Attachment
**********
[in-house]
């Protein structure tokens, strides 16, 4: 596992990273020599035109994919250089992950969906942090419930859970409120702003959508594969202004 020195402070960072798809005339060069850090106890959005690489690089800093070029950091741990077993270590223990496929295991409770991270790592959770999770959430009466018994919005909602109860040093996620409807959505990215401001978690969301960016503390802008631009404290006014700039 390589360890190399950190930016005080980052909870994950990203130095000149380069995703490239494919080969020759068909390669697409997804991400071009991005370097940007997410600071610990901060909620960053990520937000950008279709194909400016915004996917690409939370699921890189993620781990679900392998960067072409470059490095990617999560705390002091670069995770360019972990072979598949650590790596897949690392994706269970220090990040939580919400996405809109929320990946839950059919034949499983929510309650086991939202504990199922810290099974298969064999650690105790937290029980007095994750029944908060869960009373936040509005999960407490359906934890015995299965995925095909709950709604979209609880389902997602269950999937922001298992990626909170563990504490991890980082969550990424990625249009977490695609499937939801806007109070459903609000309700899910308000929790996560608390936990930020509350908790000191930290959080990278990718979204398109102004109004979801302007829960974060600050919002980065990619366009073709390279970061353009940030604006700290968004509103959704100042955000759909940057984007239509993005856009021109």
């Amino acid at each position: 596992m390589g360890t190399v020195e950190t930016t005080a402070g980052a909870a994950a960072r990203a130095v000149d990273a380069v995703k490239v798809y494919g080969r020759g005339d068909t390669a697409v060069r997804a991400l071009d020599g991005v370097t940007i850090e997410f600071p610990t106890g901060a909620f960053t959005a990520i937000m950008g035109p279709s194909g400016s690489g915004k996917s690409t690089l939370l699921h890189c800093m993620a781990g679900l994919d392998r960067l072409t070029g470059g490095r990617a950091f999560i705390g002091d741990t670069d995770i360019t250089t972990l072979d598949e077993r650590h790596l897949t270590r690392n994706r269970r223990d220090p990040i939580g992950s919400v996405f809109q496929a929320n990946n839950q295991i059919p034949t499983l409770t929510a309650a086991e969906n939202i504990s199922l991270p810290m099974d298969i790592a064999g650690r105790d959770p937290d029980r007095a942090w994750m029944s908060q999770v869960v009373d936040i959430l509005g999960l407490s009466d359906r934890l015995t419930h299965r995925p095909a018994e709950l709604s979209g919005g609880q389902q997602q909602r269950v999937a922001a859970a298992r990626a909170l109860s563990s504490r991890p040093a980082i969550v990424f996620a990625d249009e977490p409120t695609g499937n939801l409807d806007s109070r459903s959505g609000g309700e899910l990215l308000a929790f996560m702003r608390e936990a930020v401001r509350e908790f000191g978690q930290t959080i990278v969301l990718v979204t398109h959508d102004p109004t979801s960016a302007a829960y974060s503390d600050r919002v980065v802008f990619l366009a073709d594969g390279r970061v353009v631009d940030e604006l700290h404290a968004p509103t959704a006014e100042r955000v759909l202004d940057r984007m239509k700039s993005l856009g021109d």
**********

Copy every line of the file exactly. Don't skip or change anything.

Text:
[in-house]
């Protein structure tokens, strides 16, 4: 596992990273020599035109994919250089992950969906942090419930859970409120702003959508594969202004 020195402070960072798809005339060069850090106890959005690489690089800093070029950091741990077993270590223990496929295991409770991270790592959770999770959430009466018994919005909602109860040093996620409807959505990215401001978690969301960016503390802008631009404290006014700039 390589360890190399950190930016005080980052909870994950990203130095000149380069995703490239494919080969020759068909390669697409997804991400071009991005370097940007997410600071610990901060909620960053990520937000950008279709194909400016915004996917690409939370699921890189993620781990679900392998960067072409470059490095990617999560705390002091670069995770360019972990072979598949650590790596897949690392994706269970220090990040939580919400996405809109929320990946839950059919034949499983929510309650086991939202504990199922810290099974298969064999650690105790937290029980007095994750029944908060869960009373936040509005999960407490359906934890015995299965995925095909709950709604979209609880389902997602269950999937922001298992990626909170563990504490991890980082969550990424990625249009977490695609499937939801806007109070459903609000309700899910308000929790996560608390936990930020509350908790000191930290959080990278990718979204398109102004109004979801302007829960974060600050919002980065990619366009073709390279970061353009940030604006700290968004509103959704100042955000759909940057984007239509993005856009021109």
């Amino acid at each position: 596992m390589g360890t190399v020195e950190t930016t005080a402070g980052a909870a994950a960072r990203a130095v000149d990273a380069v995703k490239v798809y494919g080969r020759g005339d068909t390669a697409v060069r997804a991400l071009d020599g991005v370097t940007i850090e997410f600071p610990t106890g901060a909620f960053t959005a990520i937000m950008g035109p279709s194909g400016s690489g915004k996917s690409t690089l939370l699921h890189c800093m993620a781990g679900l994919d392998r960067l072409t070029g470059g490095r990617a950091f999560i705390g002091d741990t670069d995770i360019t250089t972990l072979d598949e077993r650590h790596l897949t270590r690392n994706r269970r223990d220090p990040i939580g992950s919400v996405f809109q496929a929320n990946n839950q295991i059919p034949t499983l409770t929510a309650a086991e969906n939202i504990s199922l991270p810290m099974d298969i790592a064999g650690r105790d959770p937290d029980r007095a942090w994750m029944s908060q999770v869960v009373d936040i959430l509005g999960l407490s009466d359906r934890l015995t419930h299965r995925p095909a018994e709950l709604s979209g919005g609880q389902q997602q909602r269950v999937a922001a859970a298992r990626a909170l109860s563990s504490r991890p040093a980082i969550v990424f996620a990625d249009e977490p409120t695609g499937n939801l409807d806007s109070r459903s959505g609000g309700e899910l990215l308000a929790f996560m702003r608390e936990a930020v401001r509350e908790f000191g978690q930290t959080i990278v969301l990718v979204t398109h959508d102004p109004t979801s960016a302007a829960y974060s503390d600050r919002v980065v802008f990619l366009a073709d594969g390279r970061v353009v631009d940030e604006l700290h404290a968004p509103t959704a006014e100042r955000v759909l202004d940057r984007m239509k700039s993005l856009g021109d």